Jake Tudor


I absolutely want to write something meaningful and true about my experience. I rarely actually talk about "my story" with anyone, though most of the important people in my life know about my sexuality and I'm pretty open about it now with new people that I meet. I've become so, so much more comfortable with who I am in the years since I studied at Cedarville (2015, BM Church Music). Realizing that choosing to accept my truth meant pursuing church music may no longer be the career path for me, I decided to leave my suburban Dayton, Ohio home and move to Nashville for graduate studies and career as a professional musician.

The last five years have been filled with more challenges, growing pains, and questions than I faced even as an undergraduate student struggling at Cedarville. Finding my way in an industry of self-expression pointed out my need to find the answer to one major unknown: who am I? No really, who even am I? Not the figure I was told or thought that I should be, or who I shouldn’t be for that matter, but rather the person I am when there’s no shame or guilt, no longer a need to sugar coat and hide the truth – the person I am when all need for an idealistic façade is stripped away and all that’s left is just me. Many begin to wrestle this subject in the teen years, but I had only really started to begin my journey of self-discovery and acceptance during third and fourth years at Cedarville.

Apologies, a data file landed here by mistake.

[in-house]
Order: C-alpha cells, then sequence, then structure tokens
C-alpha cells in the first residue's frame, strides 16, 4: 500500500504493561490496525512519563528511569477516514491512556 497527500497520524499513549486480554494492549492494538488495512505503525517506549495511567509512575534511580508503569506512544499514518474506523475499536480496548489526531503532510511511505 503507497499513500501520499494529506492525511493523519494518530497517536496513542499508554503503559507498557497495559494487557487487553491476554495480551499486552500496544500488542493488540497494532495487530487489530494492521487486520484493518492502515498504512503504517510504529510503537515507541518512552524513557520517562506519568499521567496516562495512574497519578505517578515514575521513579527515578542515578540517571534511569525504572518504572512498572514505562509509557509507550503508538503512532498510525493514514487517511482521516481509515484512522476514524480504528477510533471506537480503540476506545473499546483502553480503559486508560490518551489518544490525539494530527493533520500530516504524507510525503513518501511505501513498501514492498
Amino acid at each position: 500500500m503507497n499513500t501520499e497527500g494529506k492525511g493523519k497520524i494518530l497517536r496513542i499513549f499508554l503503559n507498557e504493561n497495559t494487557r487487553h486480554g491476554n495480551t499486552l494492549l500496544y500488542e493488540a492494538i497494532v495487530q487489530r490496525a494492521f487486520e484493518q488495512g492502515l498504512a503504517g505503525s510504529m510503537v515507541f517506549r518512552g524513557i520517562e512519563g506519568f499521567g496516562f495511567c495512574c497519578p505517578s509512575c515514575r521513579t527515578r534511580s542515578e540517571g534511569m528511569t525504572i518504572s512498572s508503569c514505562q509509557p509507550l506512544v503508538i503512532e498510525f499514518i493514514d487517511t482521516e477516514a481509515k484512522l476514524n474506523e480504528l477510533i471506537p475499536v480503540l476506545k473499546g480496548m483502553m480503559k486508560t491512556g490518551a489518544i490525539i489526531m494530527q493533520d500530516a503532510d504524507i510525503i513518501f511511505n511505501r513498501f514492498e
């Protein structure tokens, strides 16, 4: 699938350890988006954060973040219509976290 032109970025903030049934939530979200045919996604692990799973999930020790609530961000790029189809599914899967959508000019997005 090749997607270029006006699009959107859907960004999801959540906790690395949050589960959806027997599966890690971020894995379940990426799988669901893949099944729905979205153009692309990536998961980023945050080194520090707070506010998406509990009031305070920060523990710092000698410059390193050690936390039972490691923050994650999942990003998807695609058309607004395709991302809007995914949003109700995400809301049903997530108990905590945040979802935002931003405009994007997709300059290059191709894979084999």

And like many of us, I am still learning. Through my journey so far, I have uncovered 3 non-negotiables in seeking to live authentically as both a proud Christian man and a proud gay man: 1) I will never lie or pretend to be someone I’m not, 2) I will never ask permission or forgiveness of others to be the person I am, and 3) There is no room in my life for anyone that hinders my commitment to 1 & 2. If you find yourself at a crossroad starting the journey of self-discovery and acceptance, find strength in community and hope in the journey ahead to something, and maybe somewhere, greater.